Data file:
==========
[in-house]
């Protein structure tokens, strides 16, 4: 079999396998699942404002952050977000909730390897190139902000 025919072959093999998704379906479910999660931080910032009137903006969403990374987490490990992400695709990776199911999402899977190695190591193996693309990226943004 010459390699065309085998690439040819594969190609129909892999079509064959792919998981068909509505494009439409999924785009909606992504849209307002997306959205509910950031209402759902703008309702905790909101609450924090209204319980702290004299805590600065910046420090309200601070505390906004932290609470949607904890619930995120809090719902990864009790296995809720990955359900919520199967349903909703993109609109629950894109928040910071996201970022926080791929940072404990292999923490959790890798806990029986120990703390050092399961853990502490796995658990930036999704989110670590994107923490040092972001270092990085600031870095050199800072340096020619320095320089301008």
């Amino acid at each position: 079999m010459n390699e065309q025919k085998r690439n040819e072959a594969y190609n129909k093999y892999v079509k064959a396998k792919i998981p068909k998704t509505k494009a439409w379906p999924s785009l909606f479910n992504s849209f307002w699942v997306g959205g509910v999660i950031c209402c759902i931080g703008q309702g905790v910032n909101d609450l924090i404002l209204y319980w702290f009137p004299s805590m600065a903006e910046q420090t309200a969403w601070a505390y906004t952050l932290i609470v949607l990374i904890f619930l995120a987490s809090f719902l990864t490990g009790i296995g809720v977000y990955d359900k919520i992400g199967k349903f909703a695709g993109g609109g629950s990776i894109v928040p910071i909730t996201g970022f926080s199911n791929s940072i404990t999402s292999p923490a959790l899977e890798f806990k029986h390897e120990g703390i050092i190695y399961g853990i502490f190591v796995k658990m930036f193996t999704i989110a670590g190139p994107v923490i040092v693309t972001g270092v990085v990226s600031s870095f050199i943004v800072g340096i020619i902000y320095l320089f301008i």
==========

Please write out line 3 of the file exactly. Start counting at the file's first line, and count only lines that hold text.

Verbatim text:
């Amino acid at each position: 079999m010459n390699e065309q025919k085998r690439n040819e072959a594969y190609n129909k093999y892999v079509k064959a396998k792919i998981p068909k998704t509505k494009a439409w379906p999924s785009l909606f479910n992504s849209f307002w699942v997306g959205g509910v999660i950031c209402c759902i931080g703008q309702g905790v910032n909101d609450l924090i404002l209204y319980w702290f009137p004299s805590m600065a903006e910046q420090t309200a969403w601070a505390y906004t952050l932290i609470v949607l990374i904890f619930l995120a987490s809090f719902l990864t490990g009790i296995g809720v977000y990955d359900k919520i992400g199967k349903f909703a695709g993109g609109g629950s990776i894109v928040p910071i909730t996201g970022f926080s199911n791929s940072i404990t999402s292999p923490a959790l899977e890798f806990k029986h390897e120990g703390i050092i190695y399961g853990i502490f190591v796995k658990m930036f193996t999704i989110a670590g190139p994107v923490i040092v693309t972001g270092v990085v990226s600031s870095f050199i943004v800072g340096i020619i902000y320095l320089f301008i």